Spring 2020 - POL 351 D100

Immigration, Integration, and Public Policy in Canada (4)

Class Number: 9040

Delivery Method: In Person


  • Course Times + Location:

    We 9:30 AM – 1:20 PM
    SECB 1012, Burnaby

  • Exam Times + Location:

    Apr 24, 2020
    3:30 PM – 6:30 PM
    AQ 3154, Burnaby

  • Prerequisites:

    Six lower division units in political science or permission of the department.



Explores the governance challenges related to immigration and integration in Canada using a public policy approach. The course deals with topics concerning immigrant selection (including immigration categories, temporary/permanent Immigration, intergovernmental agreements, etc.) and focuses on immigrant's integration into society (such as nation-building strategies, integration Indicators and discrimination). Students who have taken Selected Topics course POL 359 with this topic may not take this course for further credit.


Historically Canada has been associated with migration and portrayed as a ‘welcoming land of immigrants.’ However, a closer look at the Canadian national imaginary reveals the persisting patterns of exclusion and selective modes of inclusion. This course explores the governance challenges related to immigration and integration in Canada mainly using a public policy approach.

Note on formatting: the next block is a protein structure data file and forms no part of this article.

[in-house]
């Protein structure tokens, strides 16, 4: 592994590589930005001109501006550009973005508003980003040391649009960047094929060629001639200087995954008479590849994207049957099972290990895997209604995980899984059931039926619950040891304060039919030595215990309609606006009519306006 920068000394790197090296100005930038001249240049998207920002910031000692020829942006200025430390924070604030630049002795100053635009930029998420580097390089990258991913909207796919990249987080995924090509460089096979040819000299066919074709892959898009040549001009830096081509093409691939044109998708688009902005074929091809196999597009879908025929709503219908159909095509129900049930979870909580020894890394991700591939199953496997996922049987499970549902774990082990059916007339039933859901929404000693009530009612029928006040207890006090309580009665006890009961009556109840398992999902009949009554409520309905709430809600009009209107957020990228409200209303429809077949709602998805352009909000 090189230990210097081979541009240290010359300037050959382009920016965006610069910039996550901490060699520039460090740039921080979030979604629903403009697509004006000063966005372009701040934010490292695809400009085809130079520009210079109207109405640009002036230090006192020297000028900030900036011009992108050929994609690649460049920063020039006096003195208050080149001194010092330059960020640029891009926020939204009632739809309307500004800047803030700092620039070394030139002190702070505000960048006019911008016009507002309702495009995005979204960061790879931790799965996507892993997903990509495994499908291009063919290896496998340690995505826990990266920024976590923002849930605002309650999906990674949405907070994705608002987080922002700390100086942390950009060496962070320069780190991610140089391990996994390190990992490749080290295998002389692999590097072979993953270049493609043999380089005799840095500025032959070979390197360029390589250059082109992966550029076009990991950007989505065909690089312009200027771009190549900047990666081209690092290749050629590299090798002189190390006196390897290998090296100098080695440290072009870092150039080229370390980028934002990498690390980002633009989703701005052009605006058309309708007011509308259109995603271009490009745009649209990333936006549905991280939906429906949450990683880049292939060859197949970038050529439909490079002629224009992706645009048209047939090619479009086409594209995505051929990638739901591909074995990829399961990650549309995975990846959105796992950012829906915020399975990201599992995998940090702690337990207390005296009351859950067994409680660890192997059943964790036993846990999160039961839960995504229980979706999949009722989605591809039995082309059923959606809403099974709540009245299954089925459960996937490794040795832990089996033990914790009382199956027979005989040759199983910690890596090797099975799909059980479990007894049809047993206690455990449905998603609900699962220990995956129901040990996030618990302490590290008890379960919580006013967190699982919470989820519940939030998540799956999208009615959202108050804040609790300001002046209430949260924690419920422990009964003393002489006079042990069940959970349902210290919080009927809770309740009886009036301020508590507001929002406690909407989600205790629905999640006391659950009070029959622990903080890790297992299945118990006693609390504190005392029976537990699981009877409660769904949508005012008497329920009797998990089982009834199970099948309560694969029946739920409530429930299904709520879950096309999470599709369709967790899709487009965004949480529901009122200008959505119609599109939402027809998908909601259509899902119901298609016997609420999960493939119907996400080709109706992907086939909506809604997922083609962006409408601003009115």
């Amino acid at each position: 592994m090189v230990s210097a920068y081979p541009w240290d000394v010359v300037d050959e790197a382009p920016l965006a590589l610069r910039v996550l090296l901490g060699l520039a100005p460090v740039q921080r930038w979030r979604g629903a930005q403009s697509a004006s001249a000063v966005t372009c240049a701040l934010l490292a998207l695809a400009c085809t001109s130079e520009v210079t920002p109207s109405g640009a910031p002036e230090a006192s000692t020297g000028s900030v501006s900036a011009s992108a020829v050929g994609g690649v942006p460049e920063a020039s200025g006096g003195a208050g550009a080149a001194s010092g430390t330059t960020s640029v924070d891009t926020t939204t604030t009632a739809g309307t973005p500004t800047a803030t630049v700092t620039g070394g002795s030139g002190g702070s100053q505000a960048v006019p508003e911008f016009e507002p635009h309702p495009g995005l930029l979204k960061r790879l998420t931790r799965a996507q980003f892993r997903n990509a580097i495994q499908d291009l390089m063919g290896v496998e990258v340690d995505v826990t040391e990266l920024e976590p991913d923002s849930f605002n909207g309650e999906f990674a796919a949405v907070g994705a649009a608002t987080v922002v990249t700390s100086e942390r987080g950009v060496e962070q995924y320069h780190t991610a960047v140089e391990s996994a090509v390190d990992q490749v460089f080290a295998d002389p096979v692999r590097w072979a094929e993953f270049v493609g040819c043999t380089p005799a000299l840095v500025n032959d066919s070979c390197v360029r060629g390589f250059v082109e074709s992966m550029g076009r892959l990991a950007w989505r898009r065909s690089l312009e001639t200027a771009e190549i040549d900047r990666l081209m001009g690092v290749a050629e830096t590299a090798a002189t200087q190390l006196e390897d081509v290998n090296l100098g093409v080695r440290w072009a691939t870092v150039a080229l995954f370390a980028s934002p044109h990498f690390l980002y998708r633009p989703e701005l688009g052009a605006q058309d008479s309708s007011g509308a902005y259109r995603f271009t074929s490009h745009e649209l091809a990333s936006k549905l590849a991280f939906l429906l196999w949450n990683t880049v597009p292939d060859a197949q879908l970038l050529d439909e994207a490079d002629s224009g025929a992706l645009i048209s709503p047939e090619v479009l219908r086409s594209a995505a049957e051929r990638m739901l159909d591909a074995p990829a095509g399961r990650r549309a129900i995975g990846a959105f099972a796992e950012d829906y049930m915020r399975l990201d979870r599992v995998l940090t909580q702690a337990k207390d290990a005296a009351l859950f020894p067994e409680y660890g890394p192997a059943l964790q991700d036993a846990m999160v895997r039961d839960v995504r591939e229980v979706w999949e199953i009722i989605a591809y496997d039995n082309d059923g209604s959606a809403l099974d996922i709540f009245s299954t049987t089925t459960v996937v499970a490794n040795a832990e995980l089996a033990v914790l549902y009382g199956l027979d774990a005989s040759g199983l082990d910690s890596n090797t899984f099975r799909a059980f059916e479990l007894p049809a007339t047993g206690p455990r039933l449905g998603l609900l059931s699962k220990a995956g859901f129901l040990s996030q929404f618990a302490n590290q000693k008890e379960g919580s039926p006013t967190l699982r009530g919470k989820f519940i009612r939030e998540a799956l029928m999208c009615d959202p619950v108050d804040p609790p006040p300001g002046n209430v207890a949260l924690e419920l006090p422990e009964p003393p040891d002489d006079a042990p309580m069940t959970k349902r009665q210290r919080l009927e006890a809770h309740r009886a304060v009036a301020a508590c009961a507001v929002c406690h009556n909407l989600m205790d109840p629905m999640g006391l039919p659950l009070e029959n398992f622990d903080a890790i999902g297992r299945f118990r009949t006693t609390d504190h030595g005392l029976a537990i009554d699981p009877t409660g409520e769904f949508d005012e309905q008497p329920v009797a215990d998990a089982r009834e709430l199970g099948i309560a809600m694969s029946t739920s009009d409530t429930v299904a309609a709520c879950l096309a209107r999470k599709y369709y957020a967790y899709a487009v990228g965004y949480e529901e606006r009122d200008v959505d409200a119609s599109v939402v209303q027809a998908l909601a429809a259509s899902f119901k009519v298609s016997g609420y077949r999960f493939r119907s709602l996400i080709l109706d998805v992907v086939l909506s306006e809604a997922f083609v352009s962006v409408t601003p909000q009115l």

• Class Participation 10%
  • Group Oral Presentation 20%
  • Guest Speaker's Memo 5%
  • Midterm Exam 30%
  • Final Exam 35%



Fleras, Augie. Immigration Canada: Evolving Realities and Emerging Challenges in a Postnational World, , UBC Press, 2015.

ISBN: 9780774826808

 In addition to the textbook, assigned readings are available through the class Canvas page for each group presentation. Additional readings may be assigned from time to time.

Department Undergraduate Notes:

The Department of Political Science strictly enforces a policy on plagiarism.
For details, see http://www.sfu.ca/politics/undergraduate/program/related_links.html and click on “Plagiarism and Intellectual Dishonesty” .

Registrar Notes:

SFU’s Academic Integrity web site http://www.sfu.ca/students/academicintegrity.html is filled with information on what is meant by academic dishonesty, where you can find resources to help with your studies and the consequences of cheating.  Check out the site for more information and videos that help explain the issues in plain English.

Each student is responsible for his or her conduct as it affects the University community.  Academic dishonesty, in whatever form, is ultimately destructive of the values of the University. Furthermore, it is unfair and discouraging to the majority of students who pursue their studies honestly. Scholarly integrity is required of all members of the University. http://www.sfu.ca/policies/gazette/student/s10-01.html